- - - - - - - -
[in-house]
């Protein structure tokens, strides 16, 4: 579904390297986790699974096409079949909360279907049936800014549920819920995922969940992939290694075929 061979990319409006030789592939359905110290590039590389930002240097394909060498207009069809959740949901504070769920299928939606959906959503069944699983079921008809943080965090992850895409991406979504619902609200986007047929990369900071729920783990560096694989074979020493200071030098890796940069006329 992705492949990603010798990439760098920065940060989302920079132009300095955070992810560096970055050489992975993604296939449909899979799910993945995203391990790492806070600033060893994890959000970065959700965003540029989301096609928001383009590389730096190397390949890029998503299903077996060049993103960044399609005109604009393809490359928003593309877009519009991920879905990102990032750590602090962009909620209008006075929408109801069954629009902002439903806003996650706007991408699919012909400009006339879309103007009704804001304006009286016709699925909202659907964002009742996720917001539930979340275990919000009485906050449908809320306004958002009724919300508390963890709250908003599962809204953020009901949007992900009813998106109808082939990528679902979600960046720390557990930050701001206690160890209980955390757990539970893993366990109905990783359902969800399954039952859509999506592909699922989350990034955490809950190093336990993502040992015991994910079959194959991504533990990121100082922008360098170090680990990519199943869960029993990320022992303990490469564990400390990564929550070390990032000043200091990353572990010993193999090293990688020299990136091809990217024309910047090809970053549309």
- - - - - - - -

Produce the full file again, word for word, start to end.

[in-house]
């Protein structure tokens, strides 16, 4: 579904390297986790699974096409079949909360279907049936800014549920819920995922969940992939290694075929 061979990319409006030789592939359905110290590039590389930002240097394909060498207009069809959740949901504070769920299928939606959906959503069944699983079921008809943080965090992850895409991406979504619902609200986007047929990369900071729920783990560096694989074979020493200071030098890796940069006329 992705492949990603010798990439760098920065940060989302920079132009300095955070992810560096970055050489992975993604296939449909899979799910993945995203391990790492806070600033060893994890959000970065959700965003540029989301096609928001383009590389730096190397390949890029998503299903077996060049993103960044399609005109604009393809490359928003593309877009519009991920879905990102990032750590602090962009909620209008006075929408109801069954629009902002439903806003996650706007991408699919012909400009006339879309103007009704804001304006009286016709699925909202659907964002009742996720917001539930979340275990919000009485906050449908809320306004958002009724919300508390963890709250908003599962809204953020009901949007992900009813998106109808082939990528679902979600960046720390557990930050701001206690160890209980955390757990539970893993366990109905990783359902969800399954039952859509999506592909699922989350990034955490809950190093336990993502040992015991994910079959194959991504533990990121100082922008360098170090680990990519199943869960029993990320022992303990490469564990400390990564929550070390990032000043200091990353572990010993193999090293990688020299990136091809990217024309910047090809970053549309």